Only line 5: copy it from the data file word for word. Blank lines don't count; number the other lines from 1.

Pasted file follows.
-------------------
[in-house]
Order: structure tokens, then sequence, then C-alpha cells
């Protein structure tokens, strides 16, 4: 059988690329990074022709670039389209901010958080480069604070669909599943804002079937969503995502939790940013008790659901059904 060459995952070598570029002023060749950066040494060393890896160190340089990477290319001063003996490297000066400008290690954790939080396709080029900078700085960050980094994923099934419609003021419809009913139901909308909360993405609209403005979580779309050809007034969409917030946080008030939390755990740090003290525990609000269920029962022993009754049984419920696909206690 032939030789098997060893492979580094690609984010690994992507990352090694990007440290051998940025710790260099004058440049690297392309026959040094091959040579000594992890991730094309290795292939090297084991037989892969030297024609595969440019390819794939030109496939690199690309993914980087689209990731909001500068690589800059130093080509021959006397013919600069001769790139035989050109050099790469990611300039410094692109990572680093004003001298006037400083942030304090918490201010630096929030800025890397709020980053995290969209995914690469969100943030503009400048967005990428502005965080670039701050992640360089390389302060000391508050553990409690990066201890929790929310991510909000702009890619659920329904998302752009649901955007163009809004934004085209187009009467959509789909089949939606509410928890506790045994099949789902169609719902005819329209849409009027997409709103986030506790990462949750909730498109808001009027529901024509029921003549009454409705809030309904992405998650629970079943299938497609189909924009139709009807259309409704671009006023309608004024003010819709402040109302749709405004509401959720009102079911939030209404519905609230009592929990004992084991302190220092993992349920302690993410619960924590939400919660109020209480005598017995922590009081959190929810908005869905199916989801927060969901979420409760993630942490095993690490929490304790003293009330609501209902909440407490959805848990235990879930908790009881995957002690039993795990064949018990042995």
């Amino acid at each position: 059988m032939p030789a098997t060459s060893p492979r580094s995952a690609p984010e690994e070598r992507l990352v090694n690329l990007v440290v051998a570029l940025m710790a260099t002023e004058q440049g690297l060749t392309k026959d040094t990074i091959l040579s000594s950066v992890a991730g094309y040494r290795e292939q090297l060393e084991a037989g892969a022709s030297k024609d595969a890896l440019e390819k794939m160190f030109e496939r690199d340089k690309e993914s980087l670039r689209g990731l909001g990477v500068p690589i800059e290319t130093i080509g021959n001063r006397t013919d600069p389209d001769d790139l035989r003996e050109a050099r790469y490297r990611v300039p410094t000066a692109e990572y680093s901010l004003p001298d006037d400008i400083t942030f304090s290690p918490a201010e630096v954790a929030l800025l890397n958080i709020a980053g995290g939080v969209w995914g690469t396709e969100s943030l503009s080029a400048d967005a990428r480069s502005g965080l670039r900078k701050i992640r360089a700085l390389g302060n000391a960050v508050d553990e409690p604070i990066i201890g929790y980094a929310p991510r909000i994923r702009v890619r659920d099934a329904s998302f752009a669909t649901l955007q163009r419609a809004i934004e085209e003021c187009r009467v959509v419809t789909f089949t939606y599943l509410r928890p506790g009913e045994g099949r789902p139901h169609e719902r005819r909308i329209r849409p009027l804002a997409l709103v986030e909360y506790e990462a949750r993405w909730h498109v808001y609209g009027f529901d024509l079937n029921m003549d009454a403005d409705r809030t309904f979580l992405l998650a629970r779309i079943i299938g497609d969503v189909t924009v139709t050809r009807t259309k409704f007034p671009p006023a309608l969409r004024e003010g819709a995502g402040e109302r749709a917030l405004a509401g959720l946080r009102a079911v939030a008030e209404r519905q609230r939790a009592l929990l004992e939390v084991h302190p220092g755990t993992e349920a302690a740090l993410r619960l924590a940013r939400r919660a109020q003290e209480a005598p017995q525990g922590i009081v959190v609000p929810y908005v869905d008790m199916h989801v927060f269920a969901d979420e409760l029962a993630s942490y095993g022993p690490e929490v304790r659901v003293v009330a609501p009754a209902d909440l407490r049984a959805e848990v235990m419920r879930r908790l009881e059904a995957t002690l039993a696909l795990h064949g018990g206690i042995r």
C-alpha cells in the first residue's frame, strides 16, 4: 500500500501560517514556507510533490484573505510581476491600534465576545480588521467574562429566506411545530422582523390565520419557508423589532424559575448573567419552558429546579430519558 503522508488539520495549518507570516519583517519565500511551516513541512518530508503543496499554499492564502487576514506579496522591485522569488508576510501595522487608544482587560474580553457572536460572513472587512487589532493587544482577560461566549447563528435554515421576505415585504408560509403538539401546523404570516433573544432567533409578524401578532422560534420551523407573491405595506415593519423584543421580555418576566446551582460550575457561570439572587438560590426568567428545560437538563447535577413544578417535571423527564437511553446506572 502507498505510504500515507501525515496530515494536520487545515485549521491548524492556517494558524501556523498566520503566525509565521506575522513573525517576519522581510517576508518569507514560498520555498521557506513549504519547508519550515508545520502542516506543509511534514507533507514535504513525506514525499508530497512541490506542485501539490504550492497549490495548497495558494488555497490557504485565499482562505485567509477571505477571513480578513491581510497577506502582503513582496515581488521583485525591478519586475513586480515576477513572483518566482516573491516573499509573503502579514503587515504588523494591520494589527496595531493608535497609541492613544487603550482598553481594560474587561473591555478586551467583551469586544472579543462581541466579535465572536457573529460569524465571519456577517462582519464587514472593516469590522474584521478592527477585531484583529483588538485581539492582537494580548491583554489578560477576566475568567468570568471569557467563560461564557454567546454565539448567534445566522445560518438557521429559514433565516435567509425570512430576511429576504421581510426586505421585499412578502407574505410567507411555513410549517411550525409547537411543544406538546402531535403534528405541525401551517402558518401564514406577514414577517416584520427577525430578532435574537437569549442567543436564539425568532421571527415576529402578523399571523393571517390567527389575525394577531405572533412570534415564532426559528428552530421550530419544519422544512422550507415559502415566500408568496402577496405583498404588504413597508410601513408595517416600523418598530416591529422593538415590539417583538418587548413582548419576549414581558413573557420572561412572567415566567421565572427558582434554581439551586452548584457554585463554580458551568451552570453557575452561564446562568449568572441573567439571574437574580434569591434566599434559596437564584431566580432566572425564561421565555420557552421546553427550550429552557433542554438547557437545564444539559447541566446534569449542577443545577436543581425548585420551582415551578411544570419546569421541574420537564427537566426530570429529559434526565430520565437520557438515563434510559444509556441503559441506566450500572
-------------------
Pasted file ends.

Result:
C-alpha cells in the first residue's frame, strides 16, 4: 500500500501560517514556507510533490484573505510581476491600534465576545480588521467574562429566506411545530422582523390565520419557508423589532424559575448573567419552558429546579430519558 503522508488539520495549518507570516519583517519565500511551516513541512518530508503543496499554499492564502487576514506579496522591485522569488508576510501595522487608544482587560474580553457572536460572513472587512487589532493587544482577560461566549447563528435554515421576505415585504408560509403538539401546523404570516433573544432567533409578524401578532422560534420551523407573491405595506415593519423584543421580555418576566446551582460550575457561570439572587438560590426568567428545560437538563447535577413544578417535571423527564437511553446506572 502507498505510504500515507501525515496530515494536520487545515485549521491548524492556517494558524501556523498566520503566525509565521506575522513573525517576519522581510517576508518569507514560498520555498521557506513549504519547508519550515508545520502542516506543509511534514507533507514535504513525506514525499508530497512541490506542485501539490504550492497549490495548497495558494488555497490557504485565499482562505485567509477571505477571513480578513491581510497577506502582503513582496515581488521583485525591478519586475513586480515576477513572483518566482516573491516573499509573503502579514503587515504588523494591520494589527496595531493608535497609541492613544487603550482598553481594560474587561473591555478586551467583551469586544472579543462581541466579535465572536457573529460569524465571519456577517462582519464587514472593516469590522474584521478592527477585531484583529483588538485581539492582537494580548491583554489578560477576566475568567468570568471569557467563560461564557454567546454565539448567534445566522445560518438557521429559514433565516435567509425570512430576511429576504421581510426586505421585499412578502407574505410567507411555513410549517411550525409547537411543544406538546402531535403534528405541525401551517402558518401564514406577514414577517416584520427577525430578532435574537437569549442567543436564539425568532421571527415576529402578523399571523393571517390567527389575525394577531405572533412570534415564532426559528428552530421550530419544519422544512422550507415559502415566500408568496402577496405583498404588504413597508410601513408595517416600523418598530416591529422593538415590539417583538418587548413582548419576549414581558413573557420572561412572567415566567421565572427558582434554581439551586452548584457554585463554580458551568451552570453557575452561564446562568449568572441573567439571574437574580434569591434566599434559596437564584431566580432566572425564561421565555420557552421546553427550550429552557433542554438547557437545564444539559447541566446534569449542577443545577436543581425548585420551582415551578411544570419546569421541574420537564427537566426530570429529559434526565430520565437520557438515563434510559444509556441503559441506566450500572